The U.S. and China are locked in an increasingly heated struggle for superpower status. Many perceived this confrontation initially only through the lenses of a trade war. However, the ZTE "saga" already indicated the issue was broader and involved a battle for supremacy over 21st century technologies and, relatedly, for international power (see When AI Started Creating AI – Artificial Intelligence and Computing Power, 7 May 2018). The technological battle increasingly looks like a fight to the death, with the offensive against Huawei, aiming notably to protect future 5G networks (Cassell Bryan-Low, Colin Packham, David Lague, Steve Stecklow And Jack Stubbs, "The China Challenge: the 5G Fight", Reuters Investigates, 21 May 2019). For Huawei and China, as well as for the world, consequences are far reaching, as, after Google "stopping Huawei's Android license", and an Intel and Qualcomm ban, the British chip designer ARM, held notably by Japanese Softbank, now stops relations with Huawei (Paul Sandle, "ARM supply halt deals fresh blow to Chinese tech giant Huawei", Reuters, 22 May 2019; "DealBook Briefing: The Huawei Backlash Goes Global", The New York Times, 23 May 2019; Tom Warren, "Huawei's Android And Windows Alternatives Are Destined For Failure", The Verge, 23 May 2019). The highly possible coming American move against Chinese Hikvision, one of the largest world producers of video surveillance systems involving notably "artificial intelligence, speech monitoring and genetic testing" would only further confirm the American offensive (Doina Chiacu, Stella Qi, "Trump says'dangerous' Huawei could be included in U.S.-China trade deal", Reuters, 23 May 2019; Ana Swanson and Edward Wong, "Trump Administration Could Blacklist China's Hikvision, a Surveillance Firm", The New York Times, 21 May 2019). China, for its part, answers to both the trade war and the technological fight with an ideologically martial mobilisation of its population along the lines of "People's War", "The Long March", and changing TV scheduling to broadcast war films (Iris Zhao and Alan Weedon, "Chinese television suddenly switches scheduling to anti-American films amid US-China trade war", ABC News, 20 May 2019; Michael Martina, David Lawder, "Prepare for difficult times, China's Xi urges as trade war simmers", Reuters, 22 May 2019). This highlights how much is as stake for the Middle Kingdom, as we explained previously ( Sensor and Actuator (4): Artificial Intelligence, the Long March towards Advanced Robots and Geopolitics).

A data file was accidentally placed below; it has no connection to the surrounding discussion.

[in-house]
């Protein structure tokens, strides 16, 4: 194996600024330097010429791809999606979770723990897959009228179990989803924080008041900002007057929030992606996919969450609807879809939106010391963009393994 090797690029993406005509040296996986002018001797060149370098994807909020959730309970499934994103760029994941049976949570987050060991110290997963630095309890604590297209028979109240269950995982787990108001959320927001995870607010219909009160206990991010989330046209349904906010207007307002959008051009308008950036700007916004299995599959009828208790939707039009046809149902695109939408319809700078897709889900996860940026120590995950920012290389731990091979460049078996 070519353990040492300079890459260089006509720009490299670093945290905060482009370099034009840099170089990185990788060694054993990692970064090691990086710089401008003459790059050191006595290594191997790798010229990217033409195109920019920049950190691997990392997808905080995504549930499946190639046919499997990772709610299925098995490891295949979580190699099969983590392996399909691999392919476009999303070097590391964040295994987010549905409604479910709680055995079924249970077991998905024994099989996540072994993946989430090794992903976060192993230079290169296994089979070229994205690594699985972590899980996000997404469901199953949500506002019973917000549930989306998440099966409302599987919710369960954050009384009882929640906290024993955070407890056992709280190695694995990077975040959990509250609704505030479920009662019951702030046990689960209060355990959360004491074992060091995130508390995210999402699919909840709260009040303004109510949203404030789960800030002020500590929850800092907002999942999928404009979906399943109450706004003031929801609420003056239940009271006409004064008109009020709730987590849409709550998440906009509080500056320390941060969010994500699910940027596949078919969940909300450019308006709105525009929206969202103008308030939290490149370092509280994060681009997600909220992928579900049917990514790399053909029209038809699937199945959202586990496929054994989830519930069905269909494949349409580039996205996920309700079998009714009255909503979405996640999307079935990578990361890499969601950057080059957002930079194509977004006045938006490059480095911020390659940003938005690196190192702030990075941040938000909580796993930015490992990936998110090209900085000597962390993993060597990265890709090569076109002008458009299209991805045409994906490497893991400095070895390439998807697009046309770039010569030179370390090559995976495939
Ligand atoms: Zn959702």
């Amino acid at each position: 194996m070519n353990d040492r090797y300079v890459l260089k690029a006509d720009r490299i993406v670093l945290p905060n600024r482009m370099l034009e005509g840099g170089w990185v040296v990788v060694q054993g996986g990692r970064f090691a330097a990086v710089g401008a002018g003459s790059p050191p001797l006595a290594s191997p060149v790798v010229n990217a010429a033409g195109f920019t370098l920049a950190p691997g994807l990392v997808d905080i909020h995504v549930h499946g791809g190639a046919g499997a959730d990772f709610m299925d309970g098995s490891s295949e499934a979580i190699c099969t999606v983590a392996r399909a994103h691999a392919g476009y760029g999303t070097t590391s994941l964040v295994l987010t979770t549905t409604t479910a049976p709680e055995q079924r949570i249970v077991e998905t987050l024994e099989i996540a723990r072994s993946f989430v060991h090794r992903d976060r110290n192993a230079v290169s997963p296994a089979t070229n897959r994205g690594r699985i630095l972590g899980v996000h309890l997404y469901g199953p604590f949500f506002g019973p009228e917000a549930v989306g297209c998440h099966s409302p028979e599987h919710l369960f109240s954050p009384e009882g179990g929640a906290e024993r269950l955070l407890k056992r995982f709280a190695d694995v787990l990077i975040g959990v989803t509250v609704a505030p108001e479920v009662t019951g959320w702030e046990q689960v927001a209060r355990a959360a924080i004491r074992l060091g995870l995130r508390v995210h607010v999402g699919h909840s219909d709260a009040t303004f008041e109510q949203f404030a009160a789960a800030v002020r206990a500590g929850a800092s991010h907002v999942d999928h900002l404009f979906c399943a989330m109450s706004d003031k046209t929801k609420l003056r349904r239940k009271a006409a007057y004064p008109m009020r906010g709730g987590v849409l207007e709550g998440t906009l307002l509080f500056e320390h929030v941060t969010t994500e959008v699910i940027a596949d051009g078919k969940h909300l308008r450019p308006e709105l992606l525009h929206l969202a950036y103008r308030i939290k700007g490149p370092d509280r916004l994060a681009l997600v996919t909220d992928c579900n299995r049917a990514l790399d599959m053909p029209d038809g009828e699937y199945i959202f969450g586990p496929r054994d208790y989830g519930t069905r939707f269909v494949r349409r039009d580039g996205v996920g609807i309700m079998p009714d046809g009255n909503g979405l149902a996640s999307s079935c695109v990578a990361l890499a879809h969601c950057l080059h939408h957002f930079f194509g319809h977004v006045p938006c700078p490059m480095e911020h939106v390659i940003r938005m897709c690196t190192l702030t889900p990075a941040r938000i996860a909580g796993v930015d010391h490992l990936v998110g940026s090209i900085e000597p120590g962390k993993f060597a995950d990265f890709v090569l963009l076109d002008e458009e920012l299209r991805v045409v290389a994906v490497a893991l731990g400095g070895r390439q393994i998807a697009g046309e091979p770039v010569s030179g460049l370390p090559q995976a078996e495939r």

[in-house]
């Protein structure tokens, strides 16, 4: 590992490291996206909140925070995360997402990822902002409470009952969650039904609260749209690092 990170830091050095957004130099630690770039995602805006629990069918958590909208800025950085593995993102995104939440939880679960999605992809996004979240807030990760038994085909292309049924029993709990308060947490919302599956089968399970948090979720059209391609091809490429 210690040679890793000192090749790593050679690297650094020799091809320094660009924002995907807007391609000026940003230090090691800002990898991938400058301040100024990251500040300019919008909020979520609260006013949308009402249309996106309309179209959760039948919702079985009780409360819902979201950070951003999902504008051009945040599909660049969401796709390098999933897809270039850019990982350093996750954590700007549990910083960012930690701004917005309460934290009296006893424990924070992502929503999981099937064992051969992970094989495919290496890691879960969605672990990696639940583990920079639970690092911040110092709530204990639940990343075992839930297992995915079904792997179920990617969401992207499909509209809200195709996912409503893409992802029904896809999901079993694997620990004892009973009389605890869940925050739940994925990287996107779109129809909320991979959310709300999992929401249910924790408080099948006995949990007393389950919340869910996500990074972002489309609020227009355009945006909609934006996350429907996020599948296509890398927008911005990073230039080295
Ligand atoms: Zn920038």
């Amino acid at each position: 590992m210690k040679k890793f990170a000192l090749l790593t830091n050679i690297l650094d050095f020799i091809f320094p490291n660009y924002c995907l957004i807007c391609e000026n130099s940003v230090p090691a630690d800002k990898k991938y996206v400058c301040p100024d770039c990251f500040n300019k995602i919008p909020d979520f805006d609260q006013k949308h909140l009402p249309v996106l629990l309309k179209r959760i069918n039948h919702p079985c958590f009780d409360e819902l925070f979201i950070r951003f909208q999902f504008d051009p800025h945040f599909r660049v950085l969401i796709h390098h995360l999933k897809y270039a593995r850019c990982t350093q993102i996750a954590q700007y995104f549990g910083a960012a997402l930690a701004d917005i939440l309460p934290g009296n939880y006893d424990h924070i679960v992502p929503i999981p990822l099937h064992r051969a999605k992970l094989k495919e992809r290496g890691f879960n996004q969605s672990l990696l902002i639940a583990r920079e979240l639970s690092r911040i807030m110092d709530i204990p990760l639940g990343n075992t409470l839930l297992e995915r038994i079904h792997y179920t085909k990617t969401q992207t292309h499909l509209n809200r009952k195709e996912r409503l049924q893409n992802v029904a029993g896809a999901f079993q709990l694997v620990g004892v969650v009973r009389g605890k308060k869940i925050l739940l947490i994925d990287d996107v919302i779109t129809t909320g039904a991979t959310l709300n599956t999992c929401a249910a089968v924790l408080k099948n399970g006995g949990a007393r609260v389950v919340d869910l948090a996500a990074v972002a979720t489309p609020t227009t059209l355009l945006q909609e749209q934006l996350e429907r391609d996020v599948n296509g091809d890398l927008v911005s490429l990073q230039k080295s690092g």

TEHRAN - Iran has quadrupled its production of low-enriched uranium amid tensions with the U.S. over Tehran's unraveling nuclear accord, two semi-official news agencies reported Monday, an announcement just after President Donald Trump warned Iran it would face its "official end" if it threatened America again. While the reports said the production is of uranium enriched only to the 3.67 percent limit set by the 2015 nuclear deal that Tehran reached with world powers, it means that Iran soon will go beyond the stockpile limitations established by the accord. This follows days of heightened tensions sparked by the Trump administration's deployment of bombers and an aircraft carrier to the Persian Gulf over still-unspecified threats from Iran. While Trump's dueling approach of flattery and threats has become a hallmark of his foreign policy, the risks have only grown in dealing with Iran, where mistrust between Tehran and Washington stretch back four decades. So far this month, officials in the United Arab Emirates alleged that four oil tankers sustained damage in a sabotage attack; Yemeni rebels allied with Iran launched a drone attack on an oil pipeline in Saudi Arabia; and U.S. diplomats relayed a warning that commercial airlines could be misidentified by Iran and attacked, something dismissed by Tehran.
Here's what you need to know in business news. The city's Board of Supervisors voted on Tuesday to prohibit the use of facial recognition technology within city limits. It's a somewhat symbolic move: The police there don't currently use the stuff, and the places where it is in use -- seaports and airports -- are under federal jurisdiction and therefore unaffected by the new regulation. The major television networks tried to sell their fall advertising slots in an annual pageant known as the upfronts. In a week of star-studded presentations, skits and boozy mingling, representatives of major advertisers flocked to New York to see what the networks have in store.